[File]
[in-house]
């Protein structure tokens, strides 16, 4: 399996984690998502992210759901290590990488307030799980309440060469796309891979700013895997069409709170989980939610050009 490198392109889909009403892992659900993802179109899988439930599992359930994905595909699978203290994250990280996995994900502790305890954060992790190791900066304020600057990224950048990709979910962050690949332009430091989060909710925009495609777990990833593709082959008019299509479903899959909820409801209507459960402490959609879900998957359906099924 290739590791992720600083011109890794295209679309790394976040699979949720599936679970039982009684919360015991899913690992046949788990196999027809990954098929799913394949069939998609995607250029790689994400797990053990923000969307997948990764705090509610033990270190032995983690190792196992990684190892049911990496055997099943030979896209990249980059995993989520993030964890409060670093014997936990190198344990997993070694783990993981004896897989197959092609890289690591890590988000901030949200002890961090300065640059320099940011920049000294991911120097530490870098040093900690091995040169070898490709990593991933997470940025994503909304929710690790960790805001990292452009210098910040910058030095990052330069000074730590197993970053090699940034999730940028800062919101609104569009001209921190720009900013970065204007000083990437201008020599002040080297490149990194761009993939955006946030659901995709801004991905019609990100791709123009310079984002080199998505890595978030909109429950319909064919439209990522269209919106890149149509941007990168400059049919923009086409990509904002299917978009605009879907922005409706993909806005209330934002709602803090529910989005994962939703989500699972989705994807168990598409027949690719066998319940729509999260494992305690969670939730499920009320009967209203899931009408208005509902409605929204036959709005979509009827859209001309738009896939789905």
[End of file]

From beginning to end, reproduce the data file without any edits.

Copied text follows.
[in-house]
């Protein structure tokens, strides 16, 4: 399996984690998502992210759901290590990488307030799980309440060469796309891979700013895997069409709170989980939610050009 490198392109889909009403892992659900993802179109899988439930599992359930994905595909699978203290994250990280996995994900502790305890954060992790190791900066304020600057990224950048990709979910962050690949332009430091989060909710925009495609777990990833593709082959008019299509479903899959909820409801209507459960402490959609879900998957359906099924 290739590791992720600083011109890794295209679309790394976040699979949720599936679970039982009684919360015991899913690992046949788990196999027809990954098929799913394949069939998609995607250029790689994400797990053990923000969307997948990764705090509610033990270190032995983690190792196992990684190892049911990496055997099943030979896209990249980059995993989520993030964890409060670093014997936990190198344990997993070694783990993981004896897989197959092609890289690591890590988000901030949200002890961090300065640059320099940011920049000294991911120097530490870098040093900690091995040169070898490709990593991933997470940025994503909304929710690790960790805001990292452009210098910040910058030095990052330069000074730590197993970053090699940034999730940028800062919101609104569009001209921190720009900013970065204007000083990437201008020599002040080297490149990194761009993939955006946030659901995709801004991905019609990100791709123009310079984002080199998505890595978030909109429950319909064919439209990522269209919106890149149509941007990168400059049919923009086409990509904002299917978009605009879907922005409706993909806005209330934002709602803090529910989005994962939703989500699972989705994807168990598409027949690719066998319940729509999260494992305690969670939730499920009320009967209203899931009408208005509902409605929204036959709005979509009827859209001309738009896939789905």